From Turtles to Topatoco: A Brief History of Comic Book Production in the Pioneer Valley
Introduction: A Place of Historical Significance
On January 22, 2012, The Comics Journal published a short web article titled “Northampton, MA Scene Report.” The piece was written by Colin Panetta, a resident of the area as well as the author self-published minicomics like Dead Man Holiday. In painting a picture of the Northampton comics scene, Panetta offered the following account:
Most comics people probably know Northampton for its historical significance. Kevin Eastman and Peter Laird moved here and started Mirage Studios shortly after Teenage Mutant Ninja Turtles #1 was released. in the ensuing years, the tidal wave of activity that followed their unprecedented levels of success in the comics world and beyond caused a number of historic events to occur here... There aren’t many public facing remnants of that time left in town ... but the shadow of the Turtles still looms large in the area’s consciousness. (Panetta 2012)
R. Cadrette (H)
University of Massachusetts, Amherst, MA, USA
© The Editor(s) (if applicable) and The Author(s) 2016 97
C. Brienza, P. Johnston (eds.), Cultures of Comics Work,
Palgrave Studies in Comics and Graphic Novels,
Panetta goes on to outline an impressive constellation of activity related to comics, ranging from traditional comics presses, to a surprising concentration of retail outlets, to a growing network of web cartoonists. For him and many others who grew up reading comics in the 1990s, much of this story is old news. “I was 10 in 1993, so the Ninja Turtles were huge. I think if you’re anywhere within a 200 mile radius of here, especially back then, you were aware that this stuff was happening” (Panetta 2014).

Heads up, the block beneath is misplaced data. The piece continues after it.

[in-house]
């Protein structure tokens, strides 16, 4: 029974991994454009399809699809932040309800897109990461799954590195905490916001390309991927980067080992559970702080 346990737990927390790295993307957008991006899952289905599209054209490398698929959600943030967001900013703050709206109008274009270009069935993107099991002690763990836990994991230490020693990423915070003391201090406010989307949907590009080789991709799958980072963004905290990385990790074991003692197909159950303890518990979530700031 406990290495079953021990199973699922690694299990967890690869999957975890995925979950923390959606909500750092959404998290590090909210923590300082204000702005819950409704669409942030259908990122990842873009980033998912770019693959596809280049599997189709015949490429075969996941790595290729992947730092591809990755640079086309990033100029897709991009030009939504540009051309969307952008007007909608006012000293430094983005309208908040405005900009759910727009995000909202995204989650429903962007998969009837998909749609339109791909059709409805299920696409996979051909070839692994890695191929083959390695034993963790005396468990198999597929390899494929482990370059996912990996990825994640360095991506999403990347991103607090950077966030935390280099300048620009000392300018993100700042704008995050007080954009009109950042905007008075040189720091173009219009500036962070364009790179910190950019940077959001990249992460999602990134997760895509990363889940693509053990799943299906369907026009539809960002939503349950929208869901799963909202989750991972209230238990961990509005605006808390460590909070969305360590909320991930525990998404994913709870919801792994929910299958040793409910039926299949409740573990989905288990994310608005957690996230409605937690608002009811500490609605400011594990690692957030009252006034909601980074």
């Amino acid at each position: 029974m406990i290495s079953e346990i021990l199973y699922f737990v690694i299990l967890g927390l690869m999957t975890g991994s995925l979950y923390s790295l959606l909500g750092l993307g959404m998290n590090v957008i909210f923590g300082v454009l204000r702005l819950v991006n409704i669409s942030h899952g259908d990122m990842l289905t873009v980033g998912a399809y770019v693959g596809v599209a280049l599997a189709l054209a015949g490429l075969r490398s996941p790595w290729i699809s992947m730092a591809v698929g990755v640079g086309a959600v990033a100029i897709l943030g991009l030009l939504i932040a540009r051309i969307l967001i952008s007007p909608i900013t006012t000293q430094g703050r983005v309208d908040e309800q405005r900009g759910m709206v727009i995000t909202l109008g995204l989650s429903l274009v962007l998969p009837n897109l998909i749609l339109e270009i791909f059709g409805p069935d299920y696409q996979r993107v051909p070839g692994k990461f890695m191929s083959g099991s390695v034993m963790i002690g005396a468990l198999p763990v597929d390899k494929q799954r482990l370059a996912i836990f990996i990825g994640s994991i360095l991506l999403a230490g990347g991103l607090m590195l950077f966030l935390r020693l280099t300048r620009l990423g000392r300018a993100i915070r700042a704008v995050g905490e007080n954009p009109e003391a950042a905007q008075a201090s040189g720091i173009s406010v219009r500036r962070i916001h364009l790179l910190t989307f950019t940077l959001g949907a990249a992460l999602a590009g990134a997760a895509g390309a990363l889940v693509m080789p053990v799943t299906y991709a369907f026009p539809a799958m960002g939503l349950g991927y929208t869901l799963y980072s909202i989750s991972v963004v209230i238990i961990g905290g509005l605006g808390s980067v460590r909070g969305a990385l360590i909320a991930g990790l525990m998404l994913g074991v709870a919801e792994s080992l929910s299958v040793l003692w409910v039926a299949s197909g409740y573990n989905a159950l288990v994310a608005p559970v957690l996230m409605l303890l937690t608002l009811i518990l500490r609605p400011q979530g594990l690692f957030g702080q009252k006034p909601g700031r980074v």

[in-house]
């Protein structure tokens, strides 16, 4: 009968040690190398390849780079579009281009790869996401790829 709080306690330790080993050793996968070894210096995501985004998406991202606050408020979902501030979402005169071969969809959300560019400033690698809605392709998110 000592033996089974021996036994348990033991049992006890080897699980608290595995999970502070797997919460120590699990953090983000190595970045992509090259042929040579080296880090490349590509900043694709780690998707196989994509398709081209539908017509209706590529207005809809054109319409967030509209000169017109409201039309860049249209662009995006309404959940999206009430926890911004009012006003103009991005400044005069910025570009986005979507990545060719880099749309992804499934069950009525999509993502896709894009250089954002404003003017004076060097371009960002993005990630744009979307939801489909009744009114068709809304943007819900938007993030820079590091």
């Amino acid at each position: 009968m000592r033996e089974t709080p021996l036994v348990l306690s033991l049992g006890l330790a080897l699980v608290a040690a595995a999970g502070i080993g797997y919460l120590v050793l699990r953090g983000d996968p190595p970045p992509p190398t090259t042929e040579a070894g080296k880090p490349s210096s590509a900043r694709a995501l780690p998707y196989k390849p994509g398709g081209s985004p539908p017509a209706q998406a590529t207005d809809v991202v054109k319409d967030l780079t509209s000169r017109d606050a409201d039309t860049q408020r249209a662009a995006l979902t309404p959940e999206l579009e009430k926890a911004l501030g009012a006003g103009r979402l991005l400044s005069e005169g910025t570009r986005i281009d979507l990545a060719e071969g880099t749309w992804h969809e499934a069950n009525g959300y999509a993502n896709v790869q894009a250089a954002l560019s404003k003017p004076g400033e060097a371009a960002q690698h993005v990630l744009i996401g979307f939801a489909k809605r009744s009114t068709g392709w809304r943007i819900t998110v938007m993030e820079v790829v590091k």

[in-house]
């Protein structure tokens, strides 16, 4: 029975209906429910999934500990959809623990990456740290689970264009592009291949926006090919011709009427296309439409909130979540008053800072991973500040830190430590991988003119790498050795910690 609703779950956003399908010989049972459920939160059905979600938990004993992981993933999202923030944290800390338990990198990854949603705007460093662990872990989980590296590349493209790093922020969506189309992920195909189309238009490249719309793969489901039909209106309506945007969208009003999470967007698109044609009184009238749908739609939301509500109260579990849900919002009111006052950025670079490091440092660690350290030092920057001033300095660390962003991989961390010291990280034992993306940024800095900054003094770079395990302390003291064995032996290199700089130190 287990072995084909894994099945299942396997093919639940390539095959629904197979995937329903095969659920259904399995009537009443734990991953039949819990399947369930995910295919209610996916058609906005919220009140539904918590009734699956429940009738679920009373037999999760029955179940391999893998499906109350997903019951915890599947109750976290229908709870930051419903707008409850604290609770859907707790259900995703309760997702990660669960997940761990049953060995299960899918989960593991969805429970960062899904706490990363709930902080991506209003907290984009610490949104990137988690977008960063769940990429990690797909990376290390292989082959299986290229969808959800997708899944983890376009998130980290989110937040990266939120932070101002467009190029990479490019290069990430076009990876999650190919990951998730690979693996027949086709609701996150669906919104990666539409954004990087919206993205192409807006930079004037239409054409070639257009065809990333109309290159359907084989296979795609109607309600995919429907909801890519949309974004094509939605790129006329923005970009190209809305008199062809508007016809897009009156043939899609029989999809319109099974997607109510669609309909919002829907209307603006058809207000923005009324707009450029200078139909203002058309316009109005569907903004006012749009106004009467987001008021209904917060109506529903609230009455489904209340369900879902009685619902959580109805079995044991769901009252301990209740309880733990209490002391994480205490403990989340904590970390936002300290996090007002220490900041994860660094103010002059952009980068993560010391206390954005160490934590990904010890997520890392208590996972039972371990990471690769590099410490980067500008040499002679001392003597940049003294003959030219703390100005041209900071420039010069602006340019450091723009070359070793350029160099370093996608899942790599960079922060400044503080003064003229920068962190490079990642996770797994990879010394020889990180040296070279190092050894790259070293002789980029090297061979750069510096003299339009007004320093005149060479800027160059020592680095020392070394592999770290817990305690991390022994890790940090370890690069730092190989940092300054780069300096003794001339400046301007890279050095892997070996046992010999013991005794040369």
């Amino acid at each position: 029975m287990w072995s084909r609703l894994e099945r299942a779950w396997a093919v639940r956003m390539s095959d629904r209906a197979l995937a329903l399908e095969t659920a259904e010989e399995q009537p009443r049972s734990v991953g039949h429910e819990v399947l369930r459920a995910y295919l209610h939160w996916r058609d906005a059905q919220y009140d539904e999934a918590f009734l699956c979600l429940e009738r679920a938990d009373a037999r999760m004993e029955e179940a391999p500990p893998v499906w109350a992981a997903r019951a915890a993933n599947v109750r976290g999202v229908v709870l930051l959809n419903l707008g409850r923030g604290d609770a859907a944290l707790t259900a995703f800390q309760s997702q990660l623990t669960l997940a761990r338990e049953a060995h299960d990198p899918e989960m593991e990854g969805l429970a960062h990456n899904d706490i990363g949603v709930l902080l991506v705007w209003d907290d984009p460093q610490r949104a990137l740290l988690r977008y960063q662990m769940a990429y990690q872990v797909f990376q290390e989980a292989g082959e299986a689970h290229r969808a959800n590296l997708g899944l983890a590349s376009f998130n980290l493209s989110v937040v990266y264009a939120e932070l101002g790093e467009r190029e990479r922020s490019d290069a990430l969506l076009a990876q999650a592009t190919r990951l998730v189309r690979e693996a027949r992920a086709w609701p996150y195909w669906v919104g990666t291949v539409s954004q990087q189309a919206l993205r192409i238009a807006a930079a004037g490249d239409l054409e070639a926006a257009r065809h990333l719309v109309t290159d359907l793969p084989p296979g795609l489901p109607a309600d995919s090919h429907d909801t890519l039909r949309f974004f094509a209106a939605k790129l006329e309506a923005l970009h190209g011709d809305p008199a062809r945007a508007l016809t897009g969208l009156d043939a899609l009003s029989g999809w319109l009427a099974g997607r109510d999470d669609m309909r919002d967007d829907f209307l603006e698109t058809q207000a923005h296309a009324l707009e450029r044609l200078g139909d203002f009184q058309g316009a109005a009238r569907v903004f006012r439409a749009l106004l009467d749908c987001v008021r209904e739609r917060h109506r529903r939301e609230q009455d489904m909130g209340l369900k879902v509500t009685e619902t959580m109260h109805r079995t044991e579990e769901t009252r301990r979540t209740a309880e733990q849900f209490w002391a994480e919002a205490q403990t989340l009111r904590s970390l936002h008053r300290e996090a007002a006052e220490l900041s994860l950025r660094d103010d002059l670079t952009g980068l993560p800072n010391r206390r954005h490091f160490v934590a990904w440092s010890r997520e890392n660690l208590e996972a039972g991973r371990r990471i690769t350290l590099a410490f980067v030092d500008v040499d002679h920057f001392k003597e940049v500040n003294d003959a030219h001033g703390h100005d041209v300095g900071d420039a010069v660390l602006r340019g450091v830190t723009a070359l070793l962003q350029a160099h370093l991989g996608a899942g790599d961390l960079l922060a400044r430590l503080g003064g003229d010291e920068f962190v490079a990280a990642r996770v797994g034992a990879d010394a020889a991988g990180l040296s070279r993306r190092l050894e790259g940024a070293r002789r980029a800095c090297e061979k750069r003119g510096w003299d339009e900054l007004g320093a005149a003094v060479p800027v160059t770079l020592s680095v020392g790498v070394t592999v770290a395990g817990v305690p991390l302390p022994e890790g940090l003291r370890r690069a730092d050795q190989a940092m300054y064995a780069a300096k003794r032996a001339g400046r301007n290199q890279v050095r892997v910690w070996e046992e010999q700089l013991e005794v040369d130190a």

The sort of language used by Panetta signals a certain tacit disconnect between comics fans and academic historians. For many of the former, the historical significance of the “Northampton scene” can be taken as a given, assumed without being spoken. For those in the latter population, however, such a history has yet to be narrated. The people, institutions, and events mentioned by Panetta provide a rich archive of cultural activity waiting to be sifted through. This is a preliminary gesture toward such historiographic work, outlining a number of significant moments in the culture of comics production in and around Western Massachusetts.